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Recent Activity

Articles

While Europe and the United States saw terror attacks in 2016 carried out by radicalized immigrants or members of the second generation, policy responses varied on either side of the Atlantic. The perceived security threat posed by refugees was the main concern in the United States. Meanwhile, European debates centered more on concerns over loss of control of migration flows and lack of social cohesion.

Articles

Smugglers and migrants adapted their paths in light of changing conditions in 2016, including the construction of walls and closure of borders. Cuban and Haitian migrants increasingly chose to make their way to the United States through South and Central America rather than by sea. Meanwhile, migrant flows to Europe have splintered into a wider range of routes, seeking new openings through the Western Balkans.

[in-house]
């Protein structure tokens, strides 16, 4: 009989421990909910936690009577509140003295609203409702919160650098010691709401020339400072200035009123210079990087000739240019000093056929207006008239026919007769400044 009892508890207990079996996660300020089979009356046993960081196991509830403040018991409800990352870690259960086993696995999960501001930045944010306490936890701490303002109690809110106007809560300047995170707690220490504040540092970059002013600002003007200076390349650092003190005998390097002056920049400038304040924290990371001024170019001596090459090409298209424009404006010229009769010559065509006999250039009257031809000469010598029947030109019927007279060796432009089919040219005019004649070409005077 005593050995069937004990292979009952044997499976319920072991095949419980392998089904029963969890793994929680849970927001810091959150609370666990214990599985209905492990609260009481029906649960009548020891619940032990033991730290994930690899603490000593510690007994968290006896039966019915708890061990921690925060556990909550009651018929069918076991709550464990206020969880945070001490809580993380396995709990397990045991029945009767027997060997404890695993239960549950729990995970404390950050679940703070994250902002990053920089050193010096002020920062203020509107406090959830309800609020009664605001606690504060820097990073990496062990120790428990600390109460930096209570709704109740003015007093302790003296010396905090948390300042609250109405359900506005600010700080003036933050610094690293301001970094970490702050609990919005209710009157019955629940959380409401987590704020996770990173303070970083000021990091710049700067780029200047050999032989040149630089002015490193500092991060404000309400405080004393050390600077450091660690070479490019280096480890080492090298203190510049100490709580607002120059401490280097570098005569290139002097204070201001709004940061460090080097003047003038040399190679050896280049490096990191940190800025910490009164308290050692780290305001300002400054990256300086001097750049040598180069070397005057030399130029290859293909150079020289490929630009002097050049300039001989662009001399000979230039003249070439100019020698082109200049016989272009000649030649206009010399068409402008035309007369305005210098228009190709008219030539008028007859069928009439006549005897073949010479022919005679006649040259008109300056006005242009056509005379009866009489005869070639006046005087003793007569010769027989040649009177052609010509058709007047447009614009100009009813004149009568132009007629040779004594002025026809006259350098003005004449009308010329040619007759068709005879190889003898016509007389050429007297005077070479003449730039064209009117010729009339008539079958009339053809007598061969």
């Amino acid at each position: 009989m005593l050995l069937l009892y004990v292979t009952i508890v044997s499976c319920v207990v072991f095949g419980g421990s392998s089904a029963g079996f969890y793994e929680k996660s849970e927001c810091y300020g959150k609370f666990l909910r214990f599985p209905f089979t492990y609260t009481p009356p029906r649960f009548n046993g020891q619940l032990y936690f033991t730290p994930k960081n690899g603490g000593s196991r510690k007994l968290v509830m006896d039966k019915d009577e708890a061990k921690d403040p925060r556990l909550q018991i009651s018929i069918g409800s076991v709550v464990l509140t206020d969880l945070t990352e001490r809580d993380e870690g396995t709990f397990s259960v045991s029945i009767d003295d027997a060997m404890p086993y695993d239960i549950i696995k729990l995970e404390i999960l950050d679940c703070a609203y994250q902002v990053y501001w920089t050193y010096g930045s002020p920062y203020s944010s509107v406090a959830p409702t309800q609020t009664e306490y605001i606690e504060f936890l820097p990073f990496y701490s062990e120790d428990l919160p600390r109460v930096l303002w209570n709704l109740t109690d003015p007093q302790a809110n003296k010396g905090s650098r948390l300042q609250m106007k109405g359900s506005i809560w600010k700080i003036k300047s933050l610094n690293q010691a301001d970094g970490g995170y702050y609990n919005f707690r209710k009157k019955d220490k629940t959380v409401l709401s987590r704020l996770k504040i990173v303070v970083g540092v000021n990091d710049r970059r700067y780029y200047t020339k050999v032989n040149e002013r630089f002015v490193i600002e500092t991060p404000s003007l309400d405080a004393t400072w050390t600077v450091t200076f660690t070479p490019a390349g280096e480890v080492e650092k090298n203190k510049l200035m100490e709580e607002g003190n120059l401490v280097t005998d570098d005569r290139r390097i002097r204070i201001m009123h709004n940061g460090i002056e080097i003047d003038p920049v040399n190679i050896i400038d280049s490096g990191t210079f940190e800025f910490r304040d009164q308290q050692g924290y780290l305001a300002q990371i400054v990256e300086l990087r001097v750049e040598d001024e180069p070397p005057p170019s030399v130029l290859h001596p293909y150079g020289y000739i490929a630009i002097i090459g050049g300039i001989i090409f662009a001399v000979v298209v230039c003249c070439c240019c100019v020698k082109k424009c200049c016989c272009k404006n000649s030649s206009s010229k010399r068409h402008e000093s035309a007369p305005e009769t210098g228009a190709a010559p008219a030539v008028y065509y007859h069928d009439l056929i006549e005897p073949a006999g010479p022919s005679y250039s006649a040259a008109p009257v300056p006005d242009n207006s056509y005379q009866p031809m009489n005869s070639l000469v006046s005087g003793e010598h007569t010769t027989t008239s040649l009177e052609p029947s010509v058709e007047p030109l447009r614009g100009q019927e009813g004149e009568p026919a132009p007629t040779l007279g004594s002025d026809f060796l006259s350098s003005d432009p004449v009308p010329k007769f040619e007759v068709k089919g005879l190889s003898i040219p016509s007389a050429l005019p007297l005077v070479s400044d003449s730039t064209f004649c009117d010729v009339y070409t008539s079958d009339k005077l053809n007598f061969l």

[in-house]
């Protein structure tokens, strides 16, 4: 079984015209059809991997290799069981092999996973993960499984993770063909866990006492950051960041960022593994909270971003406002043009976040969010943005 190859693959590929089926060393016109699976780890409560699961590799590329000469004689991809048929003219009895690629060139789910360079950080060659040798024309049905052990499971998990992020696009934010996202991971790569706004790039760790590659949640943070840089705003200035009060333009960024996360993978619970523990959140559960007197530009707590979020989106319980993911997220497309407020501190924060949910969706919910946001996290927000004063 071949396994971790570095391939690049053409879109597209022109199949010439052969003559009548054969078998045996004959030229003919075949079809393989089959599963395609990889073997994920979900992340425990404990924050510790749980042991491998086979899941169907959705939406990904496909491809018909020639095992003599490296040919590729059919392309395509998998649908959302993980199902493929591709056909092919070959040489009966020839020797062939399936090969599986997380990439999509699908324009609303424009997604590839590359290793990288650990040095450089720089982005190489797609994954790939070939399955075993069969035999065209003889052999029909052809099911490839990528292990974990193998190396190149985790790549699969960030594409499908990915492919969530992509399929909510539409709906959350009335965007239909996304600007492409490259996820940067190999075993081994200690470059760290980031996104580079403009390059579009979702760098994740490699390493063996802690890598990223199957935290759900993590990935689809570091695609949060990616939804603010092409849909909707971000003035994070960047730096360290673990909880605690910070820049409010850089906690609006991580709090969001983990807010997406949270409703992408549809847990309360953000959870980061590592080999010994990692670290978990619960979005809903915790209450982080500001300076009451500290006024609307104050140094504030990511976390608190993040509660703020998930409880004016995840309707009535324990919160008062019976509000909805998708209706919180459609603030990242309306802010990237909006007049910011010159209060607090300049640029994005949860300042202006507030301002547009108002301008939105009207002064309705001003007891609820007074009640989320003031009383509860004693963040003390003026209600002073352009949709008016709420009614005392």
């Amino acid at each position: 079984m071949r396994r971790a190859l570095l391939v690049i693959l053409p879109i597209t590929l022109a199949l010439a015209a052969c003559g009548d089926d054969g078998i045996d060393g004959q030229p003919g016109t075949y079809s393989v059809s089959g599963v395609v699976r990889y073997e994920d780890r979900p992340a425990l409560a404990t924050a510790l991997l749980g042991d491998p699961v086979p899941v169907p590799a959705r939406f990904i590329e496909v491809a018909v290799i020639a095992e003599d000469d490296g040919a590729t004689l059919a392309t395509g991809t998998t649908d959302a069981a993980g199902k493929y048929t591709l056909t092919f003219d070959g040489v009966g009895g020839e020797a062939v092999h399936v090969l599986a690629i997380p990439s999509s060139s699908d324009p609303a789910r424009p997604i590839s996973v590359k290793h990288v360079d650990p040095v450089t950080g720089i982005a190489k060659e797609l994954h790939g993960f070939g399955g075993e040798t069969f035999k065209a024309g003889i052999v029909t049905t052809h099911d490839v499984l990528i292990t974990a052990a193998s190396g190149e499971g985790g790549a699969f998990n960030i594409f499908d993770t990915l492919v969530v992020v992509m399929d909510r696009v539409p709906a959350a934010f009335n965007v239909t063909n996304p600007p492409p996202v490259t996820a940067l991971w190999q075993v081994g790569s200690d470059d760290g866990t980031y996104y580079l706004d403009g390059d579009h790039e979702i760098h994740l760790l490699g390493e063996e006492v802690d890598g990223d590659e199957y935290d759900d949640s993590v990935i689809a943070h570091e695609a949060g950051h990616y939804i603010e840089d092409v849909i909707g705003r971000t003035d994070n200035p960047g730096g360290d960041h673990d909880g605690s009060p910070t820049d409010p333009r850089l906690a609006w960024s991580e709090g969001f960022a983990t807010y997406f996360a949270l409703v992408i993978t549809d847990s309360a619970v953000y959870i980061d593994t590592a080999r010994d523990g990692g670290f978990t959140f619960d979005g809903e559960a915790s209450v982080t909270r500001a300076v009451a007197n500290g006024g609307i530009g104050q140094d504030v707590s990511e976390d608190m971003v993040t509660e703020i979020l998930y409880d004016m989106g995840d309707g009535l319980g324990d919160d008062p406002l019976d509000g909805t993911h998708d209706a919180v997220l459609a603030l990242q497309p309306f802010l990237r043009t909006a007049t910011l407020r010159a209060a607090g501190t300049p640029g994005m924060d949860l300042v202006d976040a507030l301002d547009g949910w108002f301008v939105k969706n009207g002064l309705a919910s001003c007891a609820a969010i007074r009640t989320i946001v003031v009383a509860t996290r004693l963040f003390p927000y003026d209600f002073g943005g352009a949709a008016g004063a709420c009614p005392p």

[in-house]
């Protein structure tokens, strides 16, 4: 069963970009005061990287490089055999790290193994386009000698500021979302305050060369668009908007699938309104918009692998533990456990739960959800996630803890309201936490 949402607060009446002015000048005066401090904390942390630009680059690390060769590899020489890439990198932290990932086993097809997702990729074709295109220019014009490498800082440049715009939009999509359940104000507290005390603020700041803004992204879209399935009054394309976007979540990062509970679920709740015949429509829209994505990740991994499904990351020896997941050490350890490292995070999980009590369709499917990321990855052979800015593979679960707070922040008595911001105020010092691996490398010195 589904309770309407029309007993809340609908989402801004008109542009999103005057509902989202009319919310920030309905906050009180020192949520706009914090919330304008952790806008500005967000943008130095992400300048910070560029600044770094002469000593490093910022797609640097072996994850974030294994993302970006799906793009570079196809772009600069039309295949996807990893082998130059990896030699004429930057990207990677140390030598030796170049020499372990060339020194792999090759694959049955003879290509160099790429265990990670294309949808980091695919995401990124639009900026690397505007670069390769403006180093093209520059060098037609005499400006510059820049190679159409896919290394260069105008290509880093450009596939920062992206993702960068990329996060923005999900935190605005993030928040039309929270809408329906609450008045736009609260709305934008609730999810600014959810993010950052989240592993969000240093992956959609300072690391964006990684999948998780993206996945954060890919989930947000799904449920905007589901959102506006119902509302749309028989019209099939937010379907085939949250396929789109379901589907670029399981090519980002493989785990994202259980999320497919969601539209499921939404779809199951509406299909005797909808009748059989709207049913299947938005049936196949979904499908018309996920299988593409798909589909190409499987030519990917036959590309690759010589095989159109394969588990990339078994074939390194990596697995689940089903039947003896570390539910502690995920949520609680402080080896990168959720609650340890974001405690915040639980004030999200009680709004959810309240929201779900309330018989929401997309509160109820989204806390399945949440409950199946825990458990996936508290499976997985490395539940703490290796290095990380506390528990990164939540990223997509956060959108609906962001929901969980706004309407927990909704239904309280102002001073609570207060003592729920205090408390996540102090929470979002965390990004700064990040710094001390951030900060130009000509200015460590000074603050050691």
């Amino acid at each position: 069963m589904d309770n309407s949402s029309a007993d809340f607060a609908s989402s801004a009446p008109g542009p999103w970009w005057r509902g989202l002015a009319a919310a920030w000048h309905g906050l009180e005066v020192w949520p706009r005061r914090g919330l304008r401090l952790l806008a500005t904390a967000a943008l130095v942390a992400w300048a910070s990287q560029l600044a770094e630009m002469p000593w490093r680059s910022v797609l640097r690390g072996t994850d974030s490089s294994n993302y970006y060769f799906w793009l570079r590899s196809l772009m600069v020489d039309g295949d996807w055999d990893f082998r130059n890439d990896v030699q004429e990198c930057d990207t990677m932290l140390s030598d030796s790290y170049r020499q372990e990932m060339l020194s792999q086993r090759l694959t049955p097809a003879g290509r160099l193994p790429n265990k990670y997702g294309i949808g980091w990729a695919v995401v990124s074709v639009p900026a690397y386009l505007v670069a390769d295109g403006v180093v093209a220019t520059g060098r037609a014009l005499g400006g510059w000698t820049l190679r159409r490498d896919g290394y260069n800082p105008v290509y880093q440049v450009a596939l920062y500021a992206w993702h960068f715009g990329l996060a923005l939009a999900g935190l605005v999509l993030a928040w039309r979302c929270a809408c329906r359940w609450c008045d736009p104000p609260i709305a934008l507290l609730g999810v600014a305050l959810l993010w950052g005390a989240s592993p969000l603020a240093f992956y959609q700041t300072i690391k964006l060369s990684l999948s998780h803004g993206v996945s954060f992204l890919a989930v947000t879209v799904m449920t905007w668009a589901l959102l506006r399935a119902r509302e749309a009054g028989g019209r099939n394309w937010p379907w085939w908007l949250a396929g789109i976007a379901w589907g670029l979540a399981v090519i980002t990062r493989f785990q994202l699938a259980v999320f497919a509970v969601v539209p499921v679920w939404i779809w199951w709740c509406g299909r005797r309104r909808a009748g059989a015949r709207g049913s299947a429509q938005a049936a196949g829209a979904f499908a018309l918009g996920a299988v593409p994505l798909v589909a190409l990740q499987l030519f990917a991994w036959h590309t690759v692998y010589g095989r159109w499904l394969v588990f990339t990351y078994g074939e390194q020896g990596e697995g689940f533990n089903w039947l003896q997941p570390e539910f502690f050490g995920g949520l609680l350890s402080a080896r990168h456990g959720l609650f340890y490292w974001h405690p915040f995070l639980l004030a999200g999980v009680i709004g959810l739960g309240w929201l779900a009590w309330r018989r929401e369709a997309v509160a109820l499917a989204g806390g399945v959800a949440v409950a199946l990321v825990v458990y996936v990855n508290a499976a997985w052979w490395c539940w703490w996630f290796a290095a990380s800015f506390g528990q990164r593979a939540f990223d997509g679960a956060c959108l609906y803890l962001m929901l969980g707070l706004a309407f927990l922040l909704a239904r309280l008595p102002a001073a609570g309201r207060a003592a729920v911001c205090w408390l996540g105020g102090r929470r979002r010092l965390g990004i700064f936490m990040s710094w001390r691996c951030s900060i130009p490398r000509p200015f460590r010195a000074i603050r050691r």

Video, Audio
December 7, 2016

A presentation of the first-ever U.S. estimates on the economic costs of brain waste for highly skilled immigrants, their families, and the U.S. economy. The researchers discuss their findings in terms of the billions of dollars in forgone earnings and unrealized taxes when college-educated immigrants are relegated to low-skilled work.

Video, Expert Q&A
December 6, 2016

Nearly 2 million college-educated immigrants in the United States are stuck in low-skilled jobs or are unemployed—a phenomenon known as brain waste. In this brief video, MPI researchers discuss their key findings on immigrant skill underutilization and the resulting billions of dollars in unrealized wages and forgone federal, state, and local tax receipts.

Fact Sheets
December 2016